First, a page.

Tracking members and their club usage is a common practice among fitness facility managers, but efficiently tracking other users — namely prospects, guests and participants in short-term programs such as tennis or swim lessons — traditionally has not been as simple. However, advances in club-management software during the past few years have made it easier to track non-member usage.
Club operators are relying on technology to decrease the labor involved in prospect management. One software company's systems store guest data the same as that of members, so a club operator can track and keep all information in one database. The club can then track the prospect's name, contact information, e-mail address and interests. From the front end, the system may look different to the staff member who is entering the data, but from the back end, the information is treated the same to make it easier for clubs to manage all of their data.
Software vendors say that just in the past few years, more of their clients have been clamoring for better tools to track prospecting, sales and marketing initiatives, and nonmember club usage — and to integrate that data in other club-management systems. Club operators who use the software can, for example, show different pricing structures for members and nonmembers who sign up for an eight-week weight-loss program, set club-usage parameters for program members (such as limiting entrance to the club for swim-lesson members to 30 minutes before their sessions begin) and download prospects' e-mail addresses for use in an e-mail blast. The club can turn a nonmember into a prospect with one click, and then the sales rep can follow the usual procedure for follow-up sales calls.
Some club operators already are seeing the benefits of implementing such systems. Users can automate some sales and marketing functions, thus saving employees time and money; get a clearer picture of sales staff productivity (e.g., how many sales calls are made daily, how many follow-up calls are made in a week); see which offers and sales channels are most productive, thus helping managers develop better marketing and media-buying budgets; communicate more efficiently with program-only members (e.g., class schedule changes, membership conversion attempts); and keep tighter control of club usage by nonmembers, thus improving member and staff security.
Functionality was the issue for Glenn Rappaport, director of information technology at Sport and Health, which offers several programs for members and nonmembers.
“We wanted the ability to offer more and better services — via the Web, too — and to more easily handle program registration and scheduling across all of our 24 clubs,” he says.
Moreover, Sport and Health executives wanted to control the length of guest access to a club and the number of visits for that person among all of its facilities, and they wanted to track guest fees. The executives also wanted to know who was using their facilities, so they could easily parlay that information into a marketing database to tout both regular memberships and new programs.
The Tysons Corner, VA-based club chain previously used proprietary member-management software, but Rappaport found that the 33-year-old system was unable to accommodate all of the company's “wish list” items. Recently, Sport and Health purchased a new club management system to track program participants and nonmember usage, among other tasks.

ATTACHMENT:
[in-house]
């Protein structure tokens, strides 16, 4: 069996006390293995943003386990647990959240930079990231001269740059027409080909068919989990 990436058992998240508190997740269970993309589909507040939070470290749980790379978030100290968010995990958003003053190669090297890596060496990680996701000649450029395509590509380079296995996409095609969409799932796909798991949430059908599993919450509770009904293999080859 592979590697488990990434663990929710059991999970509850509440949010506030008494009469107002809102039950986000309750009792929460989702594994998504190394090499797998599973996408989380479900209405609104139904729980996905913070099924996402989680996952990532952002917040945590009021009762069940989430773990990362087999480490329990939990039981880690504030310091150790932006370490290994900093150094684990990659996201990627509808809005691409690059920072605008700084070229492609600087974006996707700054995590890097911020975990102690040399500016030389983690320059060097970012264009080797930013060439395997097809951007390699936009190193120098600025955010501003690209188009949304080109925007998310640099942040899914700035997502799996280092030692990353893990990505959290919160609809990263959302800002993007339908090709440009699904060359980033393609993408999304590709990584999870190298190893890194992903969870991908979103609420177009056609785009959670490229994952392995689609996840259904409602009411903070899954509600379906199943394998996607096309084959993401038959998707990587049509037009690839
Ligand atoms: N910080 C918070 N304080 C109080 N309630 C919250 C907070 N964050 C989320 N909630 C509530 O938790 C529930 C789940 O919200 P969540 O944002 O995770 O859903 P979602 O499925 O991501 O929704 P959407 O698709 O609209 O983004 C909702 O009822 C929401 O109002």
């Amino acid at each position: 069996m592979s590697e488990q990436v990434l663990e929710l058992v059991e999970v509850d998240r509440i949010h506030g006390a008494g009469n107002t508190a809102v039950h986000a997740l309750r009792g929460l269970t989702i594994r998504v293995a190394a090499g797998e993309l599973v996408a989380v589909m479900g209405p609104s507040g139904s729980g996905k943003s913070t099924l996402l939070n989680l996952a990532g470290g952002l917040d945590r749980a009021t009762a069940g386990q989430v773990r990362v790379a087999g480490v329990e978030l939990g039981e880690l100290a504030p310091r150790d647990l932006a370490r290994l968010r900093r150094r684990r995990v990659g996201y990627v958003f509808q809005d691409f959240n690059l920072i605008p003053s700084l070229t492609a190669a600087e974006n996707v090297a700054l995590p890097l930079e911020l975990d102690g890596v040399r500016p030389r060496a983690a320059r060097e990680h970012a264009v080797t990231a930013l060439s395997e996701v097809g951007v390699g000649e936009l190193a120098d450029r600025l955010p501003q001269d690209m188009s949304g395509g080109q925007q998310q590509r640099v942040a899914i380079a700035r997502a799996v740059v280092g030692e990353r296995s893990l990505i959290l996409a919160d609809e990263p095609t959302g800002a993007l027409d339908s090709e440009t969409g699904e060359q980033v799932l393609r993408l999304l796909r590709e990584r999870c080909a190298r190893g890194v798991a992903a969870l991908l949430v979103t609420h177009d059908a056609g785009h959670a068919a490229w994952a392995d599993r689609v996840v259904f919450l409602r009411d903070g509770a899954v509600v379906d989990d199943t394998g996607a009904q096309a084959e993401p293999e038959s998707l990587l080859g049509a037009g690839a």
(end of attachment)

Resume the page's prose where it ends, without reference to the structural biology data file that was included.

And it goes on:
“In our view, tracking nonmember usage is the same as tracking member usage, and it is just as important,” says Rappaport. “We want to treat nonmembers like members, track them in our systems and treat them as valid members for the length of the program to which they've signed up.”
June Penniman, sales and marketing director at Nautilus Fitness Center, a two-club operation in Erie, PA, had similar frustrations with her club's old system, which didn't have a prospect-management module. Previously, the club tracked prospects via index cards.
“Can you imagine doing a mailing that way?” she says. “It was a nightmare.”
Then Nautilus tried a contact-management program, but that also proved problematic for the clubs' needs because the program didn't “talk” to the clubs' membership software. Staff had to manually remove prospects from the program when they joined the clubs, Penniman says. With the new software system, Nautilus employees can enter prospects into the database, and when the prospects join, their information is moved automatically to the membership database.
Penniman says that's only one of many labor-saving options the software offers, although it's hard to quantify the cost savings from such work-flow efficiencies. The clubs are doing a smarter job of prospecting, however, she says.
“We're able to save some advertising dollars because we're utilizing alternative methods like e-mail, mass phone calls and member referral campaigns — all made possible with the help of our software,” she says.
In fact, the software helped Penniman save $35,000 on her advertising budget. The technology is also helping the center to track prospects and to see exactly what they are buying, which in turn helps club managers make better decisions about profit centers and advertising methods, says Penniman. Such tactics must be working: The club has seen its new membership sales increase by almost 7 percent during the past year.